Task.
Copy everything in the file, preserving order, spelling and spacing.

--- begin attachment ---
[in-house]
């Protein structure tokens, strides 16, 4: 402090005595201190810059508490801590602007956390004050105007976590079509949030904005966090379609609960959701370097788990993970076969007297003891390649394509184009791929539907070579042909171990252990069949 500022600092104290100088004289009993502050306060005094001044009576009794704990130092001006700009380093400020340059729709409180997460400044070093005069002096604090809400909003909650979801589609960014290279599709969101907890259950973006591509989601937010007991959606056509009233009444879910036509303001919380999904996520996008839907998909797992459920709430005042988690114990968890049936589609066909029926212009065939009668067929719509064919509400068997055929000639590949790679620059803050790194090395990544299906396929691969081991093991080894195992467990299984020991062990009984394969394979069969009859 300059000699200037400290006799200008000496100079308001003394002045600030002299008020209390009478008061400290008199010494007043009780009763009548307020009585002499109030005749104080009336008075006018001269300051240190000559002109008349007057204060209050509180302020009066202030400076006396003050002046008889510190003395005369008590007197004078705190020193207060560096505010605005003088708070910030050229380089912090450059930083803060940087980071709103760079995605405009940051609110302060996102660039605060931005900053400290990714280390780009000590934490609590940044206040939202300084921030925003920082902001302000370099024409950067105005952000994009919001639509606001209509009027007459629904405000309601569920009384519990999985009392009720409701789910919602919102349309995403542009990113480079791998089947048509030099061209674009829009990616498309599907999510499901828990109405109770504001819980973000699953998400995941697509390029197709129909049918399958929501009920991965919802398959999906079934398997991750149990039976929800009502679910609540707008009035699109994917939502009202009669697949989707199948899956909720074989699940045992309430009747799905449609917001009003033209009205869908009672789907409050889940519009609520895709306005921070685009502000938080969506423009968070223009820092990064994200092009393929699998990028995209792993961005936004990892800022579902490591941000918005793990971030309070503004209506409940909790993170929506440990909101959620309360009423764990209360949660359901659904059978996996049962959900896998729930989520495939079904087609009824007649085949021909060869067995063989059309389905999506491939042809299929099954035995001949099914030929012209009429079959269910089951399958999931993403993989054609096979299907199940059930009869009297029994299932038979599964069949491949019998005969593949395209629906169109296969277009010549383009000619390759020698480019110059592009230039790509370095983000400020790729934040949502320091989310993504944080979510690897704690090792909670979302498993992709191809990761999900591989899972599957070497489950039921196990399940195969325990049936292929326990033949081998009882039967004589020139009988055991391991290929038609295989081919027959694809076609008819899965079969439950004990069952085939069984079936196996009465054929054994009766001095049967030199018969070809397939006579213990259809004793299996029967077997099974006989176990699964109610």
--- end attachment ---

[in-house]
């Protein structure tokens, strides 16, 4: 402090005595201190810059508490801590602007956390004050105007976590079509949030904005966090379609609960959701370097788990993970076969007297003891390649394509184009791929539907070579042909171990252990069949 500022600092104290100088004289009993502050306060005094001044009576009794704990130092001006700009380093400020340059729709409180997460400044070093005069002096604090809400909003909650979801589609960014290279599709969101907890259950973006591509989601937010007991959606056509009233009444879910036509303001919380999904996520996008839907998909797992459920709430005042988690114990968890049936589609066909029926212009065939009668067929719509064919509400068997055929000639590949790679620059803050790194090395990544299906396929691969081991093991080894195992467990299984020991062990009984394969394979069969009859 300059000699200037400290006799200008000496100079308001003394002045600030002299008020209390009478008061400290008199010494007043009780009763009548307020009585002499109030005749104080009336008075006018001269300051240190000559002109008349007057204060209050509180302020009066202030400076006396003050002046008889510190003395005369008590007197004078705190020193207060560096505010605005003088708070910030050229380089912090450059930083803060940087980071709103760079995605405009940051609110302060996102660039605060931005900053400290990714280390780009000590934490609590940044206040939202300084921030925003920082902001302000370099024409950067105005952000994009919001639509606001209509009027007459629904405000309601569920009384519990999985009392009720409701789910919602919102349309995403542009990113480079791998089947048509030099061209674009829009990616498309599907999510499901828990109405109770504001819980973000699953998400995941697509390029197709129909049918399958929501009920991965919802398959999906079934398997991750149990039976929800009502679910609540707008009035699109994917939502009202009669697949989707199948899956909720074989699940045992309430009747799905449609917001009003033209009205869908009672789907409050889940519009609520895709306005921070685009502000938080969506423009968070223009820092990064994200092009393929699998990028995209792993961005936004990892800022579902490591941000918005793990971030309070503004209506409940909790993170929506440990909101959620309360009423764990209360949660359901659904059978996996049962959900896998729930989520495939079904087609009824007649085949021909060869067995063989059309389905999506491939042809299929099954035995001949099914030929012209009429079959269910089951399958999931993403993989054609096979299907199940059930009869009297029994299932038979599964069949491949019998005969593949395209629906169109296969277009010549383009000619390759020698480019110059592009230039790509370095983000400020790729934040949502320091989310993504944080979510690897704690090792909670979302498993992709191809990761999900591989899972599957070497489950039921196990399940195969325990049936292929326990033949081998009882039967004589020139009988055991391991290929038609295989081919027959694809076609008819899965079969439950004990069952085939069984079936196996009465054929054994009766001095049967030199018969070809397939006579213990259809004793299996029967077997099974006989176990699964109610």